A Chartered Surveyor may seem a financial extravagance when youâ€™re just about to spend a fortune on the biggest investment youâ€™ve ever made. However, the cost should be considered as a necessary part of the home buying process, and an expense that can save you a considerably bigger sum of money if your new property harbours problems you donâ€™t know about.
The survey carried out by your mortgage provider will not check the condition of the property.
When you buy a property, you must have your own survey carried out. The report you receive will highlight potential repairs, and you can use it to negotiate with the seller so that work is carried out beforeÂ the completion of your home purchase, or even to renegotiate the price if the price you are paying doesn’t already reflect the cost of repairs.Â
There are a number of survey types offering different levels of checks and cost, and the suitability of each depends on the age and type of property you are buying. Like most things in life, including the house you are about to buy, the more comprehensive the survey, the longer it will take and the more expensive it will be.
What type of survey do I need?
There are three conventional elements to a building survey: inspection of the property, surveyor’s report and valuation. This list begins with the most comprehensive and finishes with the simplest. Not all surveys are suitable for all properties and the work carried out by surveyors within each survey may vary.
Remember that a good Independent Chartered Surveyor will discuss the survey with you, and agree the cost, before carrying out the work to ensure that you receive the correct survey for your needs. An Independent Chartered Surveyor will always be happy to tailor the survey to your individual needs.
1. Building (formerly Structural) SurveyÂ â€“ this comprehensive, full structural survey checks just about everything including what lies in the attic, within walls or beneath floorboards, where accessible. If your property falls into the category of being older (20 years or more), larger, in poor condition, significantly renovated or a bit unusual, then a Building Survey is appropriate. The surveyor will inspect the property from top to bottom, flagging up any legal issues, defects or maintenance necessary in the structure.
2. Homebuyers ReportÂ â€“ checks the general condition of the building including the existence of subsidence or damp, and is suitable for buildings that are in a reasonable condition, unless they fall into the categories described under Building Survey (above). The Homebuyers Report is â€˜non-intrusiveâ€™ so doesnâ€™t look under the floorboards, and can include a market valuation and/or indication of the rebuild cost (which you will need for insurance purposes). You will find out if the property doesnâ€™t meet current building regulations and get advice on repairs and maintenance.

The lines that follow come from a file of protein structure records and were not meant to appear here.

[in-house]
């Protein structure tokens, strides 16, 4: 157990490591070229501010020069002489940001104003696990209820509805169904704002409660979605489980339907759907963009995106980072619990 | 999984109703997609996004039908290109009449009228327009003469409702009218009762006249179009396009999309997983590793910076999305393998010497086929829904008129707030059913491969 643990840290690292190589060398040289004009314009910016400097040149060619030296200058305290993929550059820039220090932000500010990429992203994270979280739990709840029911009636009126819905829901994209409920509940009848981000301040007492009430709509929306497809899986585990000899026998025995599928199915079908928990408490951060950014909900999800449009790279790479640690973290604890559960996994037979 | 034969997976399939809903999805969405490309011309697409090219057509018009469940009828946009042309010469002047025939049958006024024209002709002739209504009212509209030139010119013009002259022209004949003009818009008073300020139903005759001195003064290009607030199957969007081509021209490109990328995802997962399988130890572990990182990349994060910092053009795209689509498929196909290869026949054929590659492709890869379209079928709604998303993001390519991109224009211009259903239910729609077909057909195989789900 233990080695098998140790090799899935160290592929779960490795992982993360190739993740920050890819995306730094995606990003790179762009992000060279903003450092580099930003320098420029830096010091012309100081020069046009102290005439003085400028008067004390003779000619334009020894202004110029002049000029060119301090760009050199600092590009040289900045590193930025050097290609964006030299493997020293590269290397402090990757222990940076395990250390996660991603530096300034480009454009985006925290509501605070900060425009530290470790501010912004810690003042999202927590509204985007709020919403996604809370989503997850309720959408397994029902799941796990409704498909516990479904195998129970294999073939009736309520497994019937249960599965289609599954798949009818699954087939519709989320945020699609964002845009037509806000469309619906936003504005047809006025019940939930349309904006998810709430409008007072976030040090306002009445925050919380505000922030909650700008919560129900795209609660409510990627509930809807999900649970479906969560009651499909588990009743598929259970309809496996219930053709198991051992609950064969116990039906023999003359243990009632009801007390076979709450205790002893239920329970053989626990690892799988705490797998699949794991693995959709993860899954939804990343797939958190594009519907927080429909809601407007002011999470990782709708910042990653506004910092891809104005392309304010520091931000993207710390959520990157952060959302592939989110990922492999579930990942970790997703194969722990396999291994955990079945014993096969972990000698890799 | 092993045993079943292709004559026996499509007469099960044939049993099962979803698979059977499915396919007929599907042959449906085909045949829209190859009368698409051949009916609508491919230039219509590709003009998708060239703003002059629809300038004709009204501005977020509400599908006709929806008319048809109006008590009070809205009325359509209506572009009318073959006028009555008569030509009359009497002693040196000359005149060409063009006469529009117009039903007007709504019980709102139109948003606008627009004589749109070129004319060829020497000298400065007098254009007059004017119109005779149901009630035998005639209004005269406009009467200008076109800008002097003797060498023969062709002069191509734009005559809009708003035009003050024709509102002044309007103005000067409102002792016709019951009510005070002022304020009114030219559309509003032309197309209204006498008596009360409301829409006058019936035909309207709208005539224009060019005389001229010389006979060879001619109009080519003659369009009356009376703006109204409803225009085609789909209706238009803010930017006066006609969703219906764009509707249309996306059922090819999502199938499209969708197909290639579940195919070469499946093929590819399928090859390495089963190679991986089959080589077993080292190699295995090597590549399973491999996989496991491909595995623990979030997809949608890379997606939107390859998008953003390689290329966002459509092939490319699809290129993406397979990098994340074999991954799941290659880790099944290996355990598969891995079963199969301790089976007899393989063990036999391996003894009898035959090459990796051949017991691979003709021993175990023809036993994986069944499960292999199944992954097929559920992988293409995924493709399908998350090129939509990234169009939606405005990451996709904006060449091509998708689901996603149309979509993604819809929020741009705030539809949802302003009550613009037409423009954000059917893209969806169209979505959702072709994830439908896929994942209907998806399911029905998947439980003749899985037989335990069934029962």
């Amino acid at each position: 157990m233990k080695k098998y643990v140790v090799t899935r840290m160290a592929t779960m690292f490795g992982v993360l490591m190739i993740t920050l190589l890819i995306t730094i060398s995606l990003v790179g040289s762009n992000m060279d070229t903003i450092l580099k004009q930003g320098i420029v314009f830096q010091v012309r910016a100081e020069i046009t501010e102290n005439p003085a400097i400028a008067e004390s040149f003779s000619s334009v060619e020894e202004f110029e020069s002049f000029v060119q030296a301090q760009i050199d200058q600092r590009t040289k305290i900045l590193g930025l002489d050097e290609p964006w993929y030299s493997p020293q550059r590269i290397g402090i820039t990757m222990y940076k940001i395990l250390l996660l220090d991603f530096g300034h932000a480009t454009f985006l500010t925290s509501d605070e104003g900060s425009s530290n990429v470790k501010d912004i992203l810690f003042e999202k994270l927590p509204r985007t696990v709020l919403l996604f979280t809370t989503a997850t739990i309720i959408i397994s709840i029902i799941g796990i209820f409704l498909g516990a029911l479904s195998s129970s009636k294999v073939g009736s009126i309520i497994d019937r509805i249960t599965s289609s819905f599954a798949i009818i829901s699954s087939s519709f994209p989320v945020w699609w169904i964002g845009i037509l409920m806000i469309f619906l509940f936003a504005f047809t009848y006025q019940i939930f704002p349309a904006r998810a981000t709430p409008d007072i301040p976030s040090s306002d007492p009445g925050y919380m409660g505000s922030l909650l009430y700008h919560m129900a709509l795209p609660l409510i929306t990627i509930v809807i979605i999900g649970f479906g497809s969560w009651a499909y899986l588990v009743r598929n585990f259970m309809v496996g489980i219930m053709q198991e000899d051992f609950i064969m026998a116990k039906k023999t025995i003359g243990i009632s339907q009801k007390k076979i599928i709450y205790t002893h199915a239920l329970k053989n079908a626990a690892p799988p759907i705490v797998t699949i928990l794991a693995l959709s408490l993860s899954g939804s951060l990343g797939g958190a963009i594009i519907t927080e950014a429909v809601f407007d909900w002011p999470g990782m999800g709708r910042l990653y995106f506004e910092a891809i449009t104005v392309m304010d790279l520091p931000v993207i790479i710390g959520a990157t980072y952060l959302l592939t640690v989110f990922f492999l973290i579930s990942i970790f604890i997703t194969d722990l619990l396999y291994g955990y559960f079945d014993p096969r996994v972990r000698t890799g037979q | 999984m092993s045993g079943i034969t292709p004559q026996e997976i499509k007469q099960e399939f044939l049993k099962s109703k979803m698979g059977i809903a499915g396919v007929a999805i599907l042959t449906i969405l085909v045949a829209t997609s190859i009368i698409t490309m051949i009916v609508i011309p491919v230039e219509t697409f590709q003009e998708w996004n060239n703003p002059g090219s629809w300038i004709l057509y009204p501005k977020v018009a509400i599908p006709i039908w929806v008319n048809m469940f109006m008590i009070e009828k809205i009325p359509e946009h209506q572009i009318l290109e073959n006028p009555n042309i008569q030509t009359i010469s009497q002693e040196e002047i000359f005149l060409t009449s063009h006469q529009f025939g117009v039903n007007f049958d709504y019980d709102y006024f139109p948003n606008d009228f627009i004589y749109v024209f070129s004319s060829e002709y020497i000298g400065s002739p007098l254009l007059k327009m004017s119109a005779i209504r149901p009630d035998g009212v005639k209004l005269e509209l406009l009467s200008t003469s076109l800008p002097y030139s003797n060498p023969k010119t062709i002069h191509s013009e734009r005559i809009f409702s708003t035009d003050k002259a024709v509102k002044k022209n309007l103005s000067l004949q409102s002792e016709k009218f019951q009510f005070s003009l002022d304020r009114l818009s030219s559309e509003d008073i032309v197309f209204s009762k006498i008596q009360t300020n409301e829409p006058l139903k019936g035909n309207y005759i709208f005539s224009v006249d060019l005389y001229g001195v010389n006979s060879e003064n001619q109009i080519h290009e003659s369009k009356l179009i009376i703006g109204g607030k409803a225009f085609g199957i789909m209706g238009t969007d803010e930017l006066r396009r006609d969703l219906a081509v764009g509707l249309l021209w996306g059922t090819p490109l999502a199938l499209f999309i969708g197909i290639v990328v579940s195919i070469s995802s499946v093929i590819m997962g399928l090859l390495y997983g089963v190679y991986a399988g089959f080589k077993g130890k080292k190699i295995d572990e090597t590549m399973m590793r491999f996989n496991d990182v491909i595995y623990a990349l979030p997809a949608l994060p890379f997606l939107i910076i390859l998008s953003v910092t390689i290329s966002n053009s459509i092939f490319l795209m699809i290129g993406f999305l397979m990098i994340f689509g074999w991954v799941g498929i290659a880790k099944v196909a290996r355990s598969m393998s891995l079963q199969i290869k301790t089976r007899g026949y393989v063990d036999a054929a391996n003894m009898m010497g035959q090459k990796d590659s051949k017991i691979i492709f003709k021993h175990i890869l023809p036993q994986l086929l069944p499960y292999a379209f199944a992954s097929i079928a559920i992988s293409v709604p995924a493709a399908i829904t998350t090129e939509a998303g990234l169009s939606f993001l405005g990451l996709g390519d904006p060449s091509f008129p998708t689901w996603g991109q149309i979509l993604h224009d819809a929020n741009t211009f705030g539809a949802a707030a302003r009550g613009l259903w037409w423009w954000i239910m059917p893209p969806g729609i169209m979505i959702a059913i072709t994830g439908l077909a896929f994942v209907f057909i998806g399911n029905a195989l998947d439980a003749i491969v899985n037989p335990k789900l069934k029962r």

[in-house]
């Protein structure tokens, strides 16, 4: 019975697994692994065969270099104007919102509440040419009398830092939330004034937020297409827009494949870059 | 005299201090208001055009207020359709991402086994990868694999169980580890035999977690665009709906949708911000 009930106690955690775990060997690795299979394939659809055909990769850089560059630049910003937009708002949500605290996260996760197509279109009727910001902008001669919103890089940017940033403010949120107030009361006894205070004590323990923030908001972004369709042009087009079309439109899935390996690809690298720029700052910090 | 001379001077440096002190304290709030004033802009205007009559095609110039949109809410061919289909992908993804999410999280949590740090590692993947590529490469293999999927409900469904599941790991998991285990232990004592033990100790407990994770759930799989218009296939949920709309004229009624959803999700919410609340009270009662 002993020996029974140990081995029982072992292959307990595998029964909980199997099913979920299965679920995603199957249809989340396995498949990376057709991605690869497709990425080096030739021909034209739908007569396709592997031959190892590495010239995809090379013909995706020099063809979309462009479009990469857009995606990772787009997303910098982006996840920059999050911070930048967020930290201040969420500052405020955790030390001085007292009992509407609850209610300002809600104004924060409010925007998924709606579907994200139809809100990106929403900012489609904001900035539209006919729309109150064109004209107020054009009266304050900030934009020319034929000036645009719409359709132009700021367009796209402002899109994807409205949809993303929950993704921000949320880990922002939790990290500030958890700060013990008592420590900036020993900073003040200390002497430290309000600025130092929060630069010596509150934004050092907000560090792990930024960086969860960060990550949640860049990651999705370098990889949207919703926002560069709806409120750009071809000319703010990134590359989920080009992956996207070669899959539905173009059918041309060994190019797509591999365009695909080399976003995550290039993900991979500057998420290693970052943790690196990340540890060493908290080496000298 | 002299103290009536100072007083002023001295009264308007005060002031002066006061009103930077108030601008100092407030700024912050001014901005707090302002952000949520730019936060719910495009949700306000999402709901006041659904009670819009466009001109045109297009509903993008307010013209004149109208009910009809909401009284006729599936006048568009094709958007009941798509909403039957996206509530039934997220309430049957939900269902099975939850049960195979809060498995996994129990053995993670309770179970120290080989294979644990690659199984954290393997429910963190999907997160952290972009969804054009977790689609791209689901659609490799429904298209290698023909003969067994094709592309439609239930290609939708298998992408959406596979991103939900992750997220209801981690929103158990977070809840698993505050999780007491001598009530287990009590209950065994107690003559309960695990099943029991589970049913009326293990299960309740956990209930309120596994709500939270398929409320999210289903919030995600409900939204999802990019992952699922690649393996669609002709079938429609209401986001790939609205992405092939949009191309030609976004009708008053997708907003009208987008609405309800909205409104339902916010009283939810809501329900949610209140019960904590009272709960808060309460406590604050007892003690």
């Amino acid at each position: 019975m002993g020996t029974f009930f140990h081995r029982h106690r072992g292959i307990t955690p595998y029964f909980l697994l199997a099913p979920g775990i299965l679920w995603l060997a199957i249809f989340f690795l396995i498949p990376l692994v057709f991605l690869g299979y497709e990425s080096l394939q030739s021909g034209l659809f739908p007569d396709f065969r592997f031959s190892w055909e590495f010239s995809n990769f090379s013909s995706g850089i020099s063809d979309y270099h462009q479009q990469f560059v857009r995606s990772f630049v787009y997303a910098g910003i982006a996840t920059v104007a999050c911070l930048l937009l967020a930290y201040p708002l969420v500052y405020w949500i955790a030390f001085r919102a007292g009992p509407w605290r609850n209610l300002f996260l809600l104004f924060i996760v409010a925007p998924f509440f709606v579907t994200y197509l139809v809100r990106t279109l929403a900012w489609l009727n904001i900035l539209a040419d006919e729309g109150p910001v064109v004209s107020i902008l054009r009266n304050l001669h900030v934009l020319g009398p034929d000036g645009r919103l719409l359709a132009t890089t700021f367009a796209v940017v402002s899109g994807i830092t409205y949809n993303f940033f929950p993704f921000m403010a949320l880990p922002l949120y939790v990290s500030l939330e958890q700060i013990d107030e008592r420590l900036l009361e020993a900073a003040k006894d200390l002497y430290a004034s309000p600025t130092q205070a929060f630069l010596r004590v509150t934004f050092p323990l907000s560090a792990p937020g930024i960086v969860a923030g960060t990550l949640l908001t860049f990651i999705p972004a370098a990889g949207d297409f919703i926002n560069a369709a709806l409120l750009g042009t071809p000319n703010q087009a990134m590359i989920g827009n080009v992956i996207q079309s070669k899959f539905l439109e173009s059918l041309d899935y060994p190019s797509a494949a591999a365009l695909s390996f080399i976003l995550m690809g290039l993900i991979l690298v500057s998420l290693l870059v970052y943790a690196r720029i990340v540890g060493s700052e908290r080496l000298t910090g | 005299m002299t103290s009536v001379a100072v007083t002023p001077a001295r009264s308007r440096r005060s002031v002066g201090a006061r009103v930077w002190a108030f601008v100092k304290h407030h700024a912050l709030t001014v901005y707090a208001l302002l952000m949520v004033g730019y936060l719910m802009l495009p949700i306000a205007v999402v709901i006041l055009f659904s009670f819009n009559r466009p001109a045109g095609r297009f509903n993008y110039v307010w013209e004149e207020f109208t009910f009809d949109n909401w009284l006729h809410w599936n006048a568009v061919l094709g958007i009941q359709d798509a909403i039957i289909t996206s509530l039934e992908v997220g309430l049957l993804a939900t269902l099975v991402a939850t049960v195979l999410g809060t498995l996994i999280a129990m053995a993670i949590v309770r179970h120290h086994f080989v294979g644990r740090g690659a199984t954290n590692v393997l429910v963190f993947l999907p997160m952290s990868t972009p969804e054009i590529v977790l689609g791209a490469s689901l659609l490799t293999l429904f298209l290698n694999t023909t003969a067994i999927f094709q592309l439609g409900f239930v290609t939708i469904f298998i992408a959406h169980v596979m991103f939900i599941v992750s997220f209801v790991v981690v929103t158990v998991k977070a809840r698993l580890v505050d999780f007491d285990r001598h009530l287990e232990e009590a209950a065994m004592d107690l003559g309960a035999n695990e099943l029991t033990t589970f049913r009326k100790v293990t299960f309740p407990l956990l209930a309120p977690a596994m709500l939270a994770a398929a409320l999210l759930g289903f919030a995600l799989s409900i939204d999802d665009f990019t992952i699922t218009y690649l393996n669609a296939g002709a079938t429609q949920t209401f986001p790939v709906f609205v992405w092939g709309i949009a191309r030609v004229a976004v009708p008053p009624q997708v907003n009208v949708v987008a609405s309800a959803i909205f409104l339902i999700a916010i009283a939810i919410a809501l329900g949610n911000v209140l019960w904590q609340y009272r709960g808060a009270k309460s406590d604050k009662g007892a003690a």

3.Â Condition Report â€“ provides an overview of the propertyâ€™s condition and is suitable for â€˜conventionalâ€™ houses and newer homes that are built from common materials and are in reasonable condition. Significant issues may be highlighted in a â€˜traffic lightâ€™ rating (although not in great detail) and you wonâ€™t get a valuation as part of a Condition Survey.
New properties tend to be treated differently and, although these should be covered by a NHBC guarantee or similar, most would benefit from a Snagging Survey.
Snagging Survey â€“ If you’re buying a new build home, then a snagging survey is for you. It will look at defects and cover everything from cosmetic problems to structural issues. The surveyor can carry out this survey before completion, so you can get any problems rectified under the developerâ€™s warranty. They often take longer to rectify if you have already passed over the money to the developer.
Are you still a confused home buyer?
The good news is that home buyers may soon be better protected from commissioning an unsuitable survey. Thatâ€™s because the Royal Institution of Chartered Surveyors (RICS), the professional body that looks after the industry, intends to simplify the Homebuyers Report.
The new system will replace all the current RICS home surveys and replace them with a single three-level survey. RICS hopes that all surveyors, whether RICS-regulated or not, will adopt the changes and work to the same standards.
Baffled by the terminology?
Another area that can confuse home buyers is the language used by surveyors. This will be simplified in the new survey report system. In the meantime, this RICS diagram might help you understand the difference between your purlins and flaunching.
All surveys are carried out under detailed terms and conditions, which should be checked and discussed by the client and surveyor, before the survey is carried out.